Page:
(CN) - The full 9th Circuit showed little patience for a challenge to Nevada's unique "none of these" ballot option, pressing opponents about their seemingly shaky standing.
Though the option has been on all Nevada ballots since 1976, opponents claim that it disenfranchises voters since state law requires election officials to ignore such votes in determining the outcome of state and presidential elections.
Nevada is the only state to offer such an option, which has faced challenges from the Republican National Committee.
In June 2012, 11 voters from all parties, including former Clark County Commissioner Bruce Woodbury and the state's Republican Party Secretary James DeGraffenreid, filed suit against Nevada and its secretary of state over the option.
U.S. District Judge Robert Jones found the ballot option unconstitutional in August and ordered it removed.
A three-judge panel of the 9th Circuit quickly stayed the order and later amended it and entered a lengthy concurring opinion from Judge Stephen Reinhardt.
After the full court voted to rehear the issue before an 11-judge en banc panel, Nevada Deputy Attorney General Kevin Benson insisted at the hearing Monday that "the plaintiffs can show no possibility of success on the merits."
"And this is because all of their claims are based on the false premise that choosing 'none of these candidates' is exactly the same thing as voting for a candidate," Benson said.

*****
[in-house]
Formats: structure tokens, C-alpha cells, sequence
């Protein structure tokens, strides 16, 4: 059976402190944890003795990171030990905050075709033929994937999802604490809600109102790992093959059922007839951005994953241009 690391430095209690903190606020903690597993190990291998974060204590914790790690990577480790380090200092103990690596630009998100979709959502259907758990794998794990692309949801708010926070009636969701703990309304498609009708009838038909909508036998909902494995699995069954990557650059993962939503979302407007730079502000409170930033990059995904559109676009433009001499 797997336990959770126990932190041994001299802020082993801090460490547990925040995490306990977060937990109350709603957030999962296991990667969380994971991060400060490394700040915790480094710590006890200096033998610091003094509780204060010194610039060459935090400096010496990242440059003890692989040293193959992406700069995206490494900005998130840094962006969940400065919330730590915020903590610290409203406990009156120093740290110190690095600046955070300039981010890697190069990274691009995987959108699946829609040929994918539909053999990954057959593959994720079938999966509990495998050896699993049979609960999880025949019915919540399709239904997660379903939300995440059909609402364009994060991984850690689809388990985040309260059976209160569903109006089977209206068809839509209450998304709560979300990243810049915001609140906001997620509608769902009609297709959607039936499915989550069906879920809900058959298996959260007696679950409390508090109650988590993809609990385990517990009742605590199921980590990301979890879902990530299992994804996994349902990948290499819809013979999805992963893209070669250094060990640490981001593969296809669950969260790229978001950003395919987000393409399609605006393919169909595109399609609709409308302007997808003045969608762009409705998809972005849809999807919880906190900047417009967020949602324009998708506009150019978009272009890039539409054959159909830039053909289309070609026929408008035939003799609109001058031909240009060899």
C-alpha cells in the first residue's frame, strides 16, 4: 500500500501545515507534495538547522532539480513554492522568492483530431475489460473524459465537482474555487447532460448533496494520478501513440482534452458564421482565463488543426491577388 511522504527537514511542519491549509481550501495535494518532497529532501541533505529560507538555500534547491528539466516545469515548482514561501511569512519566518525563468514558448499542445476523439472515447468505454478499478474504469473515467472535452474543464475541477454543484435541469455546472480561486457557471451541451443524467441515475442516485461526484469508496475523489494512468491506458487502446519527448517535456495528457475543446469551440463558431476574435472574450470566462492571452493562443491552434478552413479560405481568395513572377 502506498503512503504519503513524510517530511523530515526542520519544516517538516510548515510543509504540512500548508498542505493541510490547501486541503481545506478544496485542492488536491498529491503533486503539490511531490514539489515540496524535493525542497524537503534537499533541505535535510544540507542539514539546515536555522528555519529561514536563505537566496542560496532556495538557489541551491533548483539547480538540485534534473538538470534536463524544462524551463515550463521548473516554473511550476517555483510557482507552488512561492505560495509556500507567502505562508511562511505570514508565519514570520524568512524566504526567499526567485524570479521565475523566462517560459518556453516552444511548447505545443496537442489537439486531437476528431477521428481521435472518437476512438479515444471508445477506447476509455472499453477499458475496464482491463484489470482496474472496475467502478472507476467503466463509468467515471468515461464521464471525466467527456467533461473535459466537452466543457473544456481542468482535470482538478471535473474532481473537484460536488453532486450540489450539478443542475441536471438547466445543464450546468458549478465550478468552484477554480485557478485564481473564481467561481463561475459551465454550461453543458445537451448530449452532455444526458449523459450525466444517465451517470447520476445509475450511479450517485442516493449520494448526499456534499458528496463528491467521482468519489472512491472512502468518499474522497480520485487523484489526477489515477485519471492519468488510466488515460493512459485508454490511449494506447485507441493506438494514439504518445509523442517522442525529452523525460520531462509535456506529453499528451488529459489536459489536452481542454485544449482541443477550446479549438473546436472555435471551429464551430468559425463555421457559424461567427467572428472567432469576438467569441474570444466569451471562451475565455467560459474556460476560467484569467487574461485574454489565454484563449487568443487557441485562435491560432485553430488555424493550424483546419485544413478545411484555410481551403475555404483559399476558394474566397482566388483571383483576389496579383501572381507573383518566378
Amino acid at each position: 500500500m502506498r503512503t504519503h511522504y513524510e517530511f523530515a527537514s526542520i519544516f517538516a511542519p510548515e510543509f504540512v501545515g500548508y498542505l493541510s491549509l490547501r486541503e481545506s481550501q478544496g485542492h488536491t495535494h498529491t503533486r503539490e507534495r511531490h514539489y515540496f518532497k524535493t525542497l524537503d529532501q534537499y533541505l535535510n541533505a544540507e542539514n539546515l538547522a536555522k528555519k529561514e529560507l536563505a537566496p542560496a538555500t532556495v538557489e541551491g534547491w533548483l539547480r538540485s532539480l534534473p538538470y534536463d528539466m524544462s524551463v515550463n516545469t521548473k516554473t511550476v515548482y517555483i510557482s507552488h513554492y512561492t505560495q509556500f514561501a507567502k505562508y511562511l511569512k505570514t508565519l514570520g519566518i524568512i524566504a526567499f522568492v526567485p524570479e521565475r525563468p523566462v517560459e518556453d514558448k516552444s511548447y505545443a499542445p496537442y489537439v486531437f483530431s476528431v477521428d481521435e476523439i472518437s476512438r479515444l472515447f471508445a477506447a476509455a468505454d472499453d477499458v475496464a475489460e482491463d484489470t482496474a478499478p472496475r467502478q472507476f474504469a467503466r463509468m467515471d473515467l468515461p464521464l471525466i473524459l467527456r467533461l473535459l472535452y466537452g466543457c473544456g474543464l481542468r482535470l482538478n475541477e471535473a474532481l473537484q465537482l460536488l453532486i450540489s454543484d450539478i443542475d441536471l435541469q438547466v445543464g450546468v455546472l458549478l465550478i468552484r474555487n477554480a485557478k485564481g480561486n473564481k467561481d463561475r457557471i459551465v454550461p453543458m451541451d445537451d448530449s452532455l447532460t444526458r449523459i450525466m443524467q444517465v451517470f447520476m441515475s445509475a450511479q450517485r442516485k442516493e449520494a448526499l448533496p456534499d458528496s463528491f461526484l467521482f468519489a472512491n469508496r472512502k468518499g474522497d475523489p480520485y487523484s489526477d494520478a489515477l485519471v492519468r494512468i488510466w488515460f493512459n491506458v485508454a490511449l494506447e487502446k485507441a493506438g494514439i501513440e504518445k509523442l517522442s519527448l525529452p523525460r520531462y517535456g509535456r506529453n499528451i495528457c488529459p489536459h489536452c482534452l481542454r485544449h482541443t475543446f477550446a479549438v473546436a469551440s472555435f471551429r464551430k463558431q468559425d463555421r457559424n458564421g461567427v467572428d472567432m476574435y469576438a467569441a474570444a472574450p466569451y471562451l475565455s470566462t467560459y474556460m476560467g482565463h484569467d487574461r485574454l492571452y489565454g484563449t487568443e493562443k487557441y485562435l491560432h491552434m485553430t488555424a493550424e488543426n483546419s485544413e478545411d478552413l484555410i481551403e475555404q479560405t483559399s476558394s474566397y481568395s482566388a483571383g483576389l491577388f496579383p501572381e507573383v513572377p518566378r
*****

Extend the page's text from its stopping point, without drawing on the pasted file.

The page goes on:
Affording these choices constitutional protection as votes furthermore does not override the state's "compelling governmental interests in not counting it in a way that it would win and therefore create a vacancy in the seat," he added.
Just as citizens have "the right to vote for the candidate of their choice and to have that vote counted," they also have "the right to withhold their vote," Benson said.
"And voters do this in a variety of ways: they do this by abstaining, by under-voting, by defacing their ballot, by illegally marking it or by choosing none of these candidates," Benson said. "In each of these cases that choice is never counted in determining who wins the election. And the reason it's not counted is because in each of those cases it doesn't function as a vote. It's not analytically like a vote."
Benson questioned the opponents' motives in trying to remove "none of these" as ballot option, rather than pursuing the more "natural remedy" of simply having such votes counted.
"Presumably the fear there is that the candidate plaintiffs - the ones who are the Republican nominees or were the Republican nominees for presidential elector - would have a better chance of being elected to that position if they didn't have to compete against this option. Now, of course, if it's not a vote and it's not an illegal option, then there's no interest in having it taken off the ballot. Otherwise we could have all kinds of minor parties, or other parties, or other candidates that we don't like, Independent candidates, struck from the ballot simply because competing against them makes it more difficult to win the election."